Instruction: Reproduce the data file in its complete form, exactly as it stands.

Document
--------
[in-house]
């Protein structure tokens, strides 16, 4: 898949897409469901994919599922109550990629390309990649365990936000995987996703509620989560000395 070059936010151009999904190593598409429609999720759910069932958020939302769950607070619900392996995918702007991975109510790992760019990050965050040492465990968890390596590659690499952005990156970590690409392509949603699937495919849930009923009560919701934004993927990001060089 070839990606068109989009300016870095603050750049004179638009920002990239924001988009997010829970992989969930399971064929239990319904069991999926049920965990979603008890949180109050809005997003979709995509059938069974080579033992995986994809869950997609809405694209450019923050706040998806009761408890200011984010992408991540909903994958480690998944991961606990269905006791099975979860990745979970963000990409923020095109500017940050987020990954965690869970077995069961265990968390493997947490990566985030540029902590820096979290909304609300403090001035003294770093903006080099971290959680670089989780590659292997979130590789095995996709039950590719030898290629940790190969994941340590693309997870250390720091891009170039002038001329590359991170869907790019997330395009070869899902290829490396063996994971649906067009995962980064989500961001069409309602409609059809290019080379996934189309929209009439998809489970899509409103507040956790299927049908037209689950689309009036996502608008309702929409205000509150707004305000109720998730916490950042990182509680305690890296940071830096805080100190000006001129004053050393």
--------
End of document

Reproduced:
[in-house]
């Protein structure tokens, strides 16, 4: 898949897409469901994919599922109550990629390309990649365990936000995987996703509620989560000395 070059936010151009999904190593598409429609999720759910069932958020939302769950607070619900392996995918702007991975109510790992760019990050965050040492465990968890390596590659690499952005990156970590690409392509949603699937495919849930009923009560919701934004993927990001060089 070839990606068109989009300016870095603050750049004179638009920002990239924001988009997010829970992989969930399971064929239990319904069991999926049920965990979603008890949180109050809005997003979709995509059938069974080579033992995986994809869950997609809405694209450019923050706040998806009761408890200011984010992408991540909903994958480690998944991961606990269905006791099975979860990745979970963000990409923020095109500017940050987020990954965690869970077995069961265990968390493997947490990566985030540029902590820096979290909304609300403090001035003294770093903006080099971290959680670089989780590659292997979130590789095995996709039950590719030898290629940790190969994941340590693309997870250390720091891009170039002038001329590359991170869907790019997330395009070869899902290829490396063996994971649906067009995962980064989500961001069409309602409609059809290019080379996934189309929209009439998809489970899509409103507040956790299927049908037209689950689309009036996502608008309702929409205000509150707004305000109720998730916490950042990182509680305690890296940071830096805080100190000006001129004053050393």